Starting the Kindle – things to remember

Things to remember when starting up your Kindle 3 for the first time.

1) When the Wi-Fi Connection asks for a password, what it really means is the “wireless key” number that’s printed on the back of your hardware wi-fi router. You may also need to tell the Kindle what type of encryption your wi-fi router uses (e.g.: WEP).

2) The mini-USB to USB cable is the same as the mains connection cable. The desktop USB connection fits up inside the mains electricity plug.

3) There doesn’t seem to be any “auto-copy/sync” from your desktop Kindle for PC application to the Kindle. You need to manually copy and paste your library of ebook files to the Kindle using Windows Explorer, after connecting the required cable. Or you can use the free Calibre ebook management software. [Update, Jan 2012: Amazon now offer a free Send to Kindle service for any file on your PC]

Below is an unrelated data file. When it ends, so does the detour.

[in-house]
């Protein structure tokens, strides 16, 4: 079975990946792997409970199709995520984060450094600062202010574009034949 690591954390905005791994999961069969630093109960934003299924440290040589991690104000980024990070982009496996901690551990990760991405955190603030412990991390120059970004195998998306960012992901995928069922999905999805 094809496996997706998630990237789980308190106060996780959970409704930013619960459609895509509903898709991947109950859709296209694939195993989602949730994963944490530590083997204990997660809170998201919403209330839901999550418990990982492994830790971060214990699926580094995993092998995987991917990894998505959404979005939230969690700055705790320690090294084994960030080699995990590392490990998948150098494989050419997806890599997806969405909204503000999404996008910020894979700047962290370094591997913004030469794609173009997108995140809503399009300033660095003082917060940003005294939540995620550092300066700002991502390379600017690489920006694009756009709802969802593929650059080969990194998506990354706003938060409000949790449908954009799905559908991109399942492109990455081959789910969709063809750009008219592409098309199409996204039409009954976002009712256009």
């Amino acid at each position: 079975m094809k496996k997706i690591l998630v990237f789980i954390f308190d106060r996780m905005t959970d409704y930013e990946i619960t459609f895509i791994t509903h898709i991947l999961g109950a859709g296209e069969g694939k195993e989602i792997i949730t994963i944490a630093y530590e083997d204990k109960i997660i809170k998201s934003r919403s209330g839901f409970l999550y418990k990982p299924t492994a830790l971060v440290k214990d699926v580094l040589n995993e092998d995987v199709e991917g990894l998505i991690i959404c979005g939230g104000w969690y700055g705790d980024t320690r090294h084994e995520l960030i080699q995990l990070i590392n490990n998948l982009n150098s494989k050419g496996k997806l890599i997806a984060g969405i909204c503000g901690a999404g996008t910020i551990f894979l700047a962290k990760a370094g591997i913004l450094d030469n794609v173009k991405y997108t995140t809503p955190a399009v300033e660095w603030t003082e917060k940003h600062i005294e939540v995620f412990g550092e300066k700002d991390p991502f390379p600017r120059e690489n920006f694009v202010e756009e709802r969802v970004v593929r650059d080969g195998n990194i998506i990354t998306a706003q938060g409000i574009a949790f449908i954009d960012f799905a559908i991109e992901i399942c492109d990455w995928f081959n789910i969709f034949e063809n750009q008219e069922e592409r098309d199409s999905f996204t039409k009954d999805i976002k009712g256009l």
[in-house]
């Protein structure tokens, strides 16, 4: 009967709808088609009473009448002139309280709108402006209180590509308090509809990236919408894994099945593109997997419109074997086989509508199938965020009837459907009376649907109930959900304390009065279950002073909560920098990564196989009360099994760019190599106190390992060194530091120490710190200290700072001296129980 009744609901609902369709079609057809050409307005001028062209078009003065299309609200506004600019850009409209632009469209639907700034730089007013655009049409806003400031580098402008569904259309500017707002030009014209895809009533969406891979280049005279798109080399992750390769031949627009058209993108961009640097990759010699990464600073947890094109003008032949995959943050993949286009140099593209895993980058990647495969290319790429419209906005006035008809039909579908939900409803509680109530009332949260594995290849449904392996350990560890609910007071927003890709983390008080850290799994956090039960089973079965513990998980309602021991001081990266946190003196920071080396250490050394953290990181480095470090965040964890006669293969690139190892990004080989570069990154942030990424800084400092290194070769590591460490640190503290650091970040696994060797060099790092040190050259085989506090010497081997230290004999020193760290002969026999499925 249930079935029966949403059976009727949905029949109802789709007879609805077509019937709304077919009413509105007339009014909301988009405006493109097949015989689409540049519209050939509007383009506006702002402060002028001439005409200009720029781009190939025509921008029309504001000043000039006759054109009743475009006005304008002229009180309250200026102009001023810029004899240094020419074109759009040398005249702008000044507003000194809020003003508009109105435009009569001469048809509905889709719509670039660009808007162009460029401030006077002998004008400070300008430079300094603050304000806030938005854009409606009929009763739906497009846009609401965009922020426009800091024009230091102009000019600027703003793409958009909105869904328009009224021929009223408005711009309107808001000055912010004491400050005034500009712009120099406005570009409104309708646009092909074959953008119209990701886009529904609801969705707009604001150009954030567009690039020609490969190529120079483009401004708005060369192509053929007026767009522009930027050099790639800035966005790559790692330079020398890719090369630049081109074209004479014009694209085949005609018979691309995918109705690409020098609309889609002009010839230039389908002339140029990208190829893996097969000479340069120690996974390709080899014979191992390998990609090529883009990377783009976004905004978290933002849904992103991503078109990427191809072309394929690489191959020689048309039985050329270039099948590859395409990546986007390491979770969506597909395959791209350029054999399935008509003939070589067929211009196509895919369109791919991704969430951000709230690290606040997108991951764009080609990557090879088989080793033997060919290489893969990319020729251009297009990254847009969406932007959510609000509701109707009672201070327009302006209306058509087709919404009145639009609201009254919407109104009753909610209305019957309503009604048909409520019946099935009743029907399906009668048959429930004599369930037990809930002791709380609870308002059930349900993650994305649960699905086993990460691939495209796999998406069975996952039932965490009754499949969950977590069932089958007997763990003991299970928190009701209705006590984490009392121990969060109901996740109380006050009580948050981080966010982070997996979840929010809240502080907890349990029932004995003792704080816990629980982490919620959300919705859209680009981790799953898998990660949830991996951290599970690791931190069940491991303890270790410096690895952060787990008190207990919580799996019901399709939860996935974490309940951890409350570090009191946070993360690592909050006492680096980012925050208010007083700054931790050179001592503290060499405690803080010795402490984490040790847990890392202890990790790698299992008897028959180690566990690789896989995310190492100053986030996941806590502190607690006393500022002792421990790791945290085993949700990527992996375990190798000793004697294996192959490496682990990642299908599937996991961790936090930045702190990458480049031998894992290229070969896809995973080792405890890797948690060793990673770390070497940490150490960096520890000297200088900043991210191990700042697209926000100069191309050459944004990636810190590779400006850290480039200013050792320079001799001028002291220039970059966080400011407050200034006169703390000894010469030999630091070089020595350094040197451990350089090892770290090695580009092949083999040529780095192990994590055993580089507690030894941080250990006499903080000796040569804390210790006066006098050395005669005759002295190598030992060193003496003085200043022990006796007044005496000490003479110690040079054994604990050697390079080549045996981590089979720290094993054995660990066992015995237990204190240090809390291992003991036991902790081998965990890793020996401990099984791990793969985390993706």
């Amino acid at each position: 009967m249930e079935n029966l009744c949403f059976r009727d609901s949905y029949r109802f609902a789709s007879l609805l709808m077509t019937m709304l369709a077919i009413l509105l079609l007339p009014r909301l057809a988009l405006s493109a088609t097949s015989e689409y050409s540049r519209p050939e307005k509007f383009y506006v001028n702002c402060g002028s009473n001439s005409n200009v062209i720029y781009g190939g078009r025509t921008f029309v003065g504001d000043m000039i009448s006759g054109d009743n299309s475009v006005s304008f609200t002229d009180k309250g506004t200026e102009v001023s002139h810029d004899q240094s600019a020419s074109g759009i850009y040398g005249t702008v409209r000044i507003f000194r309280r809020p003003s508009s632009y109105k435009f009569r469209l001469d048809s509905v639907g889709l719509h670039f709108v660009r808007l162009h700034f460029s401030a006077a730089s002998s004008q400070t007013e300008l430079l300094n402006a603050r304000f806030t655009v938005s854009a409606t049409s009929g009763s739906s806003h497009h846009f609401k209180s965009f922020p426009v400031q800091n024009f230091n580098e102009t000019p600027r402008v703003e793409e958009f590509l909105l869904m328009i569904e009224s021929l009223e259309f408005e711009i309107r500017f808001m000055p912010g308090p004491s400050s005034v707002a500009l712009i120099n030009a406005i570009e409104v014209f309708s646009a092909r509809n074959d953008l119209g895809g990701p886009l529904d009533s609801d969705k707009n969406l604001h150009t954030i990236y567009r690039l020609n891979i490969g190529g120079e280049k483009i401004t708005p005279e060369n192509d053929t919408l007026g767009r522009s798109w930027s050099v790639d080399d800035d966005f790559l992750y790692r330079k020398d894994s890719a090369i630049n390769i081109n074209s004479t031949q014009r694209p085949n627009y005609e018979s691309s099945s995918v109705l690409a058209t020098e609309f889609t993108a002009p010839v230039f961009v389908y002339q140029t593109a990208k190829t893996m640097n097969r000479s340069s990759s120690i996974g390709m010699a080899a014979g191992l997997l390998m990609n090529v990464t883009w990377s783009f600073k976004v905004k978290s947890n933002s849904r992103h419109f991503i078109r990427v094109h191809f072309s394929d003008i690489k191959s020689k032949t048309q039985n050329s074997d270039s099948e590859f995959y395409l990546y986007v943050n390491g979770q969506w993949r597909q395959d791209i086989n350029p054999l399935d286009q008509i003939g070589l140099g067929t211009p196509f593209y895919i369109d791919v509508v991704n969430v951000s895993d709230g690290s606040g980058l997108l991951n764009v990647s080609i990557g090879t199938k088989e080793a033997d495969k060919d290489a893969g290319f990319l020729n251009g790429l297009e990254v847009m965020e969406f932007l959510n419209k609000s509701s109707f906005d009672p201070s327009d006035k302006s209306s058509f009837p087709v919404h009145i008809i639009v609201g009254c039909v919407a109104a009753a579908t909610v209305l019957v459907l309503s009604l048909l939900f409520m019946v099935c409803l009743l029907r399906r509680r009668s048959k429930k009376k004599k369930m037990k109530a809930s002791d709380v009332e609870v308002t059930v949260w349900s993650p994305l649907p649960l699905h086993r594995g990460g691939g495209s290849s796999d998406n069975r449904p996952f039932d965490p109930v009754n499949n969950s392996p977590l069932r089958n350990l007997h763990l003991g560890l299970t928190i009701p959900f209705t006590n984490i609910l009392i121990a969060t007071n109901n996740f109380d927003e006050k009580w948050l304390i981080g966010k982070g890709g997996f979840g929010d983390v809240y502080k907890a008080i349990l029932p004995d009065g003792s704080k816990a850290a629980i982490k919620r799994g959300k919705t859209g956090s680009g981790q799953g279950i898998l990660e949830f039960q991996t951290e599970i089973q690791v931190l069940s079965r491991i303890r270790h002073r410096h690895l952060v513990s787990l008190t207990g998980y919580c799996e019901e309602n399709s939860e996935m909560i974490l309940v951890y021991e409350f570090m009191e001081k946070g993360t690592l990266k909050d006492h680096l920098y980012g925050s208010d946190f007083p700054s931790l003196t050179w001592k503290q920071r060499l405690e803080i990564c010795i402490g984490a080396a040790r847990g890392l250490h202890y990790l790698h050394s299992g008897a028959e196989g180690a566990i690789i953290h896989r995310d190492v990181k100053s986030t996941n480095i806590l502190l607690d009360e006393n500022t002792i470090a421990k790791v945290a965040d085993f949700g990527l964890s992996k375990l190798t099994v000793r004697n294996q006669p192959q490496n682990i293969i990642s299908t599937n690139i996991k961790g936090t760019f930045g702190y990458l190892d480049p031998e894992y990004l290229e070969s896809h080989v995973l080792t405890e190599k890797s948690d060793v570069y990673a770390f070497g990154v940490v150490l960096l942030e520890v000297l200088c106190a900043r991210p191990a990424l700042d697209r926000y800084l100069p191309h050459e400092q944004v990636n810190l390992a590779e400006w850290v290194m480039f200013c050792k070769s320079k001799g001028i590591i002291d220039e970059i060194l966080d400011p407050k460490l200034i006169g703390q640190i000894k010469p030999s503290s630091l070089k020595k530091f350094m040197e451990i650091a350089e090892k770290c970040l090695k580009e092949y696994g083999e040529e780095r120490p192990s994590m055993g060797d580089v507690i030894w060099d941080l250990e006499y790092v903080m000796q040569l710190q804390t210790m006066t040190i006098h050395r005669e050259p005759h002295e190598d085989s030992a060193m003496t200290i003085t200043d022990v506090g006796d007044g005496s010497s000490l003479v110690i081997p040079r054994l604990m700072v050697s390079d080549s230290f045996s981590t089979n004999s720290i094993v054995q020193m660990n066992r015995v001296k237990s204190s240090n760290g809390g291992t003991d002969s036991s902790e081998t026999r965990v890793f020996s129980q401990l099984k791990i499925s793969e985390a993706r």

Free audio books for the Kindle 3

Many of the Kindle 3 reviews overlook the fact that the Kindle is also an audio-book player. It plays MP3 files in the order you add them, which solves the “filename sorting” problem prevalent on desktop PC media players when the book comes without a playlist. And with 3Gb of storage to play with, storing a 600Mb audio book shouldn’t be a problem. Although battery life might be — I’ve yet to see a good battery test review where they look at life during audio playing + screen reading.

Want to test the Kindle 3’s audio book capabilities? There’s Librivox of course, which has a growing bank of free amateur-read audio books. I might recommend the classic short-story “The Cats of Ulthar” as a first “test my Kindle” download (although the reading on Archive.org is much better). Librivox’s search and site navigation leaves something to be desired, but the combined audio book search-engine Librophile searches their site and many more. Also have a look at Project Gutenberg’s human-read audio books pages.